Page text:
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# Advanced Pattern Matching
Here are some additional pattern forms that are useful:
* `p1 | ... | pn`: an "or" pattern; matching against it succeeds if a match
succeeds against any of the individual patterns `pi`, which are tried in order
from left to right. All the patterns must bind the same variables.
* `(p : t)`: a pattern with an explicit type annotation.
* `c`: here, `c` means any constant, such as integer literals, string literals,
and booleans.
* `'ch1'..'ch2'`: here, `ch` means a character literal. For example, `'A'..'Z'`
matches any uppercase letter.
* `p when e`: matches `p` but only if `e` evaluates to `true`.
You can read about [all the pattern forms][patterns] in the manual.
[patterns]: https://ocaml.org/manual/patterns.html
## Pattern Matching with Let
The syntax we've been using so far for let expressions is, in fact, a special
case of the full syntax that OCaml permits. That syntax is:
```ocaml
let p = e1 in e2
```
That is, the left-hand side of the binding may in fact be a pattern, not just an
identifier. Of course, variable identifiers are on our list of valid patterns,
so that's why the syntax we've studied so far is just a special case.
Given this syntax, we revisit the semantics of let expressions.
**Dynamic semantics.**
To evaluate `let p = e1 in e2`:
1. Evaluate `e1` to a value `v1`.
2. Match `v1` against pattern `p`. If it doesn't match, raise the exception
`Match_failure`. Otherwise, if it does match, it produces a set $b$ of
bindings.
3. Substitute those bindings $b$ in `e2`, yielding a new expression `e2'`.
4. Evaluate `e2'` to a value `v2`.
5. The result of evaluating the let expression is `v2`.
**Static semantics.**
* If all the following hold then `(let p = e1 in e2) : t2`:
- `e1 : t1`
- the pattern variables in `p` are `x1..xn`
- `e2 : t2` under the assumption that for all `i` in `1..n` it holds that
`xi : ti`,
**Let definitions.**
As before, a let definition can be understood as a let expression whose body has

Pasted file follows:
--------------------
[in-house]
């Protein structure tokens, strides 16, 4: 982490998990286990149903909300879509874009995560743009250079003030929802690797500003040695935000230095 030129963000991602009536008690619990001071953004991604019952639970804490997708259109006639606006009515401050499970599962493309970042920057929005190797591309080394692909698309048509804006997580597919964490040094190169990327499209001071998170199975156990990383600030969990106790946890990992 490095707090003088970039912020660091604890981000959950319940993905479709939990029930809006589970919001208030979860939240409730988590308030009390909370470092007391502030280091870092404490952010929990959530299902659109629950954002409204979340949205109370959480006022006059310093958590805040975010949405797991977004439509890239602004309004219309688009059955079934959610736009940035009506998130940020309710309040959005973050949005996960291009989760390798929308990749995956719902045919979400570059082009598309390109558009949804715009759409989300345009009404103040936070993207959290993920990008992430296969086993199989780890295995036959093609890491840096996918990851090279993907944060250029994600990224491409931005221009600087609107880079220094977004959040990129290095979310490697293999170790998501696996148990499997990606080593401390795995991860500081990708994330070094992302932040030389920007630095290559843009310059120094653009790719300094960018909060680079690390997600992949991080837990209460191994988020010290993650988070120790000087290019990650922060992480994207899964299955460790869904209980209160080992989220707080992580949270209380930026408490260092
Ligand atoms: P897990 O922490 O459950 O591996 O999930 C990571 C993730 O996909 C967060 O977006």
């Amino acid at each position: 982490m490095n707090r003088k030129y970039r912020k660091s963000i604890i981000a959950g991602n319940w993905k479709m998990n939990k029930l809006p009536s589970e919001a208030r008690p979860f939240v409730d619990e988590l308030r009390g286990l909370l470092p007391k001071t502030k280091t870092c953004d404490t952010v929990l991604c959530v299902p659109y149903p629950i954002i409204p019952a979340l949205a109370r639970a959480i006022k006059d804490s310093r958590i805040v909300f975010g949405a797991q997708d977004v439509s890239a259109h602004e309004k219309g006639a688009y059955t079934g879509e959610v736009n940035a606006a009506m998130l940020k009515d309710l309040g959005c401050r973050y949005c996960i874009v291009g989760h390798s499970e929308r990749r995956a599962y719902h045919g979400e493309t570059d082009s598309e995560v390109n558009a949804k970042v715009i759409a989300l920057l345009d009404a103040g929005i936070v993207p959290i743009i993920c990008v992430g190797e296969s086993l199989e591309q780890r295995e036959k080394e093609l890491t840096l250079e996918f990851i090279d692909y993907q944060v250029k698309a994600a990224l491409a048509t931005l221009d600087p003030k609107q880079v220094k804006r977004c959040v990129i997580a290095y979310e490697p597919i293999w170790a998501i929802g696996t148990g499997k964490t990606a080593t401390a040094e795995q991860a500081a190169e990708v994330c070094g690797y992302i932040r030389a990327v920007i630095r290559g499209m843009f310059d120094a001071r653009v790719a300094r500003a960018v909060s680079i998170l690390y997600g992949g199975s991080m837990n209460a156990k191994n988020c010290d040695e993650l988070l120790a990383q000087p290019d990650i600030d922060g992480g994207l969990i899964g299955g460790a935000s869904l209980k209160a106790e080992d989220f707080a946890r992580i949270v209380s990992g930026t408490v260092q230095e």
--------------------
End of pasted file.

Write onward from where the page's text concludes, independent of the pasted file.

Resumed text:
not yet been given. So their syntax can be generalized to
```ocaml
let p = e
```
and their semantics follow from the semantics of let expressions, as before.
## Pattern Matching with Functions
The syntax we've been using so far for functions is also a special case of the
full syntax that OCaml permits. That syntax is:
```ocaml
let f p1 ... pn = e1 in e2 (* function as part of let expression *)
let f p1 ... pn = e (* function definition at toplevel *)
fun p1 ... pn -> e (* anonymous function *)
```
The truly primitive syntactic form we need to care about is `fun p -> e`. Let's
revisit the semantics of anonymous functions and their application with that
form; the changes to the other forms follow from those below:
**Static semantics.**
* Let `x1..xn` be the pattern variables appearing in `p`. If by assuming that
`x1 : t1` and `x2 : t2` and ... and `xn : tn`, we can conclude that `p : t`
and ` e :u`, then `fun p -> e : t -> u`.
* The type checking rule for application is unchanged.
**Dynamic semantics.**
* The evaluation rule for anonymous functions is unchanged.
* To evaluate `e0 e1`:
1. Evaluate `e0` to an anonymous function `fun p -> e`, and
evaluate `e1` to value `v1`.
2. Match `v1` against pattern `p`. If it doesn't match, raise the exception
`Match_failure`. Otherwise, if it does match, it produces a set $b$ of
bindings.
3. Substitute those bindings $b$ in `e`, yielding a new expression `e'`.
4. Evaluate `e'` to a value `v`, which is the result of evaluating `e0 e1`.
## Pattern Matching Examples
{{ video_embed | replace("%%VID%%", "3ExRHHqfWm4")}}
Here are several ways to get a Pokémon's hit points:
```{code-cell} ocaml
(* Pokemon types *)
type ptype = TNormal | TFire | TWater
(* A record to represent Pokemon *)
type mon = { name : string; hp : int; ptype : ptype }
(* OK *)
let get_hp m = match m with { name = n; hp = h; ptype = t } -> h
(* better *)
let get_hp m = match m with { name = _; hp = h; ptype = _ } -> h
(* better *)
let get_hp m = match m with { name; hp; ptype } -> hp
(* better *)
let get_hp m = match m with { hp } -> hp
(* best *)
let get_hp m = m.hp
```
Here's how to get the first and second components of a pair:
```{code-cell} ocaml
let fst (x, _) = x
let snd (_, y) = y
```
Both `fst` and `snd` are actually already defined for you in the standard
library.
Finally, here are several ways to get the 3rd component of a triple:
```{code-cell} ocaml
(* OK *)
let thrd t = match t with x, y, z -> z
(* good *)
let thrd t =
let x, y, z = t in
z
(* better *)
let thrd t =
let _, _, z = t in
z
(* best *)
let thrd (_, _, z) = z
```
The standard library does not define any functions for triples, quadruples, etc.